Wydawca: William Shakespeare Kategoria: Poezja i dramat Język: angielski Rok wydania: 2016

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Opis ebooka Richard the second - William Shakespeare

Look, what I speak, my life shall prove it true;That Mowbray hath received eight thousand noblesIn name of lendings for your highness' soldiers,The which he hath detain'd for lewd employments,Like a false traitor and injurious villain.Besides I say and will in battle prove,Or here or elsewhere to the furthest vergeThat ever was survey'd by English eye,That all the treasons for these eighteen yearsComplotted and contrived in this landFetch from false Mowbray their first head and spring.Further I say and further will maintainUpon his bad life to make all this good,That he did plot the Duke of Gloucester's death,Suggest his soon-believing adversaries,And consequently, like a traitor coward,Sluiced out his innocent soul through streams of blood:Which blood, like sacrificing Abel's, cries,Even from the tongueless caverns of the earth,To me for justice and rough chastisement;And, by the glorious worth of my descent,This arm shall do it, or this life be spent.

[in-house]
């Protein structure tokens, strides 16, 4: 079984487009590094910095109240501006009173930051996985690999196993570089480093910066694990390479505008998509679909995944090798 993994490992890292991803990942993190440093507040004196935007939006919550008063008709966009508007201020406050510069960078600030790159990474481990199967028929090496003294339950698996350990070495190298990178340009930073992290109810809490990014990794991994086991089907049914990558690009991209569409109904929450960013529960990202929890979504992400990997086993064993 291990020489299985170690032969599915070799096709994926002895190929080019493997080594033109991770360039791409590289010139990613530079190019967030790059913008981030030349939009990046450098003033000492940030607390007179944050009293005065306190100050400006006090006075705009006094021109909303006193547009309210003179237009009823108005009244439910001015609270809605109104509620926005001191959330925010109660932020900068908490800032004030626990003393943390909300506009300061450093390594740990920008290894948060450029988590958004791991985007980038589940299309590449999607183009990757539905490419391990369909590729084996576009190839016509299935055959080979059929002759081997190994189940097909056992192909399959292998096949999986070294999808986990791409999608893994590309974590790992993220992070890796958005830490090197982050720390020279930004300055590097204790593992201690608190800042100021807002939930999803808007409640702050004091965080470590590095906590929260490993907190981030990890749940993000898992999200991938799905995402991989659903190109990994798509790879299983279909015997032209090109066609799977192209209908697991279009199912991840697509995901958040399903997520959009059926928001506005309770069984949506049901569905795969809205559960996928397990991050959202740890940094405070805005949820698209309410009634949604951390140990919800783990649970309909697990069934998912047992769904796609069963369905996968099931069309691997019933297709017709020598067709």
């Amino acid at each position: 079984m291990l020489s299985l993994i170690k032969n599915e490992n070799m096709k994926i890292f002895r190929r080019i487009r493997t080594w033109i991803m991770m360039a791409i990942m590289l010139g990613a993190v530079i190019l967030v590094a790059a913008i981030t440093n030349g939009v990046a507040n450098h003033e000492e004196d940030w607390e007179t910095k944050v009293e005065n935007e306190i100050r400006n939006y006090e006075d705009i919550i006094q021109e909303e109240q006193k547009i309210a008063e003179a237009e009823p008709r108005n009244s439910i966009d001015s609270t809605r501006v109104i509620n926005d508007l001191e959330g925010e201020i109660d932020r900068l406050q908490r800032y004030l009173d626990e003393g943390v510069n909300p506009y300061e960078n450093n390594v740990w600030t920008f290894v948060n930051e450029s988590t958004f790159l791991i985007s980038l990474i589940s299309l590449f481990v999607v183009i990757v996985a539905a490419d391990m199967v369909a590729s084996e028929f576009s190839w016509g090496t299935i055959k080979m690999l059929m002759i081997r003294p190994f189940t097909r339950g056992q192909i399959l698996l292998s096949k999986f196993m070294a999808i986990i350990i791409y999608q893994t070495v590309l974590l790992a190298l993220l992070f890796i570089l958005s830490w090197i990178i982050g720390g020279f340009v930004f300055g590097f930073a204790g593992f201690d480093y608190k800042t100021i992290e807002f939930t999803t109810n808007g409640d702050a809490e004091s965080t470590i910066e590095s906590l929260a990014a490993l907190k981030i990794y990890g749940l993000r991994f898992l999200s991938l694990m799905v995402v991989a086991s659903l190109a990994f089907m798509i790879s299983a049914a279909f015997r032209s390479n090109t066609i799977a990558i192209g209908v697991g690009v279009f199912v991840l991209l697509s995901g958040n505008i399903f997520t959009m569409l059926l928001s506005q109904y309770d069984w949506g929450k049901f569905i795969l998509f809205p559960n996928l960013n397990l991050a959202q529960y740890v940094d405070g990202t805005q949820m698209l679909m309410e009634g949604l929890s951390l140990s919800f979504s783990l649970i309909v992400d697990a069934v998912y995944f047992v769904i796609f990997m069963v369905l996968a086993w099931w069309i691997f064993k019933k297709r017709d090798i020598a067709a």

Opinie o ebooku Richard the second - William Shakespeare

Fragment ebooka Richard the second - William Shakespeare

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Table of contents

Act 1

Act 2

Act 3

Act 4

Act 5